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Regeneration of symmetrical forelimbs in the axolotl, Ambystoma mexicanum.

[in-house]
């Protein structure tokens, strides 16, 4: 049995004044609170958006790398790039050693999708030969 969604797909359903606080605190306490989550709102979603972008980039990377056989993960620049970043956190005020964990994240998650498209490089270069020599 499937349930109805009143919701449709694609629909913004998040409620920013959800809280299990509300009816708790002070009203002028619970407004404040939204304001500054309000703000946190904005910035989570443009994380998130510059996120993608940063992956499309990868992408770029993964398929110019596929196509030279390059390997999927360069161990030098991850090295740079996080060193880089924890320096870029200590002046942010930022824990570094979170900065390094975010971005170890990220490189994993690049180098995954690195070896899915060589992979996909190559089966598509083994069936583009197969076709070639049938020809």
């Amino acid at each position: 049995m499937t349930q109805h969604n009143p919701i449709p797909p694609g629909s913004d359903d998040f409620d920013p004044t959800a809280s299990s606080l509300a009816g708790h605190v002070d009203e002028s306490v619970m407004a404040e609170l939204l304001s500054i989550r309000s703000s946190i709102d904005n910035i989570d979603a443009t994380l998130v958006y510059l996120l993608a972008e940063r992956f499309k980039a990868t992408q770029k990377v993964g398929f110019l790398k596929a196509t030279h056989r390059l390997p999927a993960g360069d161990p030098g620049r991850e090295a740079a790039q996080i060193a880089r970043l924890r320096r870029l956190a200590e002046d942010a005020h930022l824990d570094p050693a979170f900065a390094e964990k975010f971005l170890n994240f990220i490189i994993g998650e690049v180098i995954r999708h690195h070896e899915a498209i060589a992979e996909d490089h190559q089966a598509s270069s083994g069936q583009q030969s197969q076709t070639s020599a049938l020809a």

Surgically constructed symmetrical double-anterior and double-posterior upper forelimbs of the axolotl were amputated immediately after surgery. Double-anterior limbs either failed to regenerate or formed single digits or spikes. Double-posterior limbs formed symmetrical double-posterior regenerates in 60% of the cases, thus extending the previous finding that the amount of distal transformation in surgically constructed double-half limbs is inversely proportional to the time between grafting and amputation (Tank and Holder, 1978). When these symmetrical regenerates were amputated through the forearm region, all but one formed a symmetrical secondary regenerate. The majority of the secondary regenerates had a larger number of digits than did their corresponding primary regenerates. Reamputation of the secondary regenerates resulted in symmetrical tertiary regenerates, and the majority of these also had a larger number of digits than did their corresponding primary regenerates. The results are compared to those of Slack and Savage (1978a, b) on embryonically derived double-posterior limbs and they are discussed in terms of a formal model for distal transformation (Bryant and Baca, 1978). © 1980.

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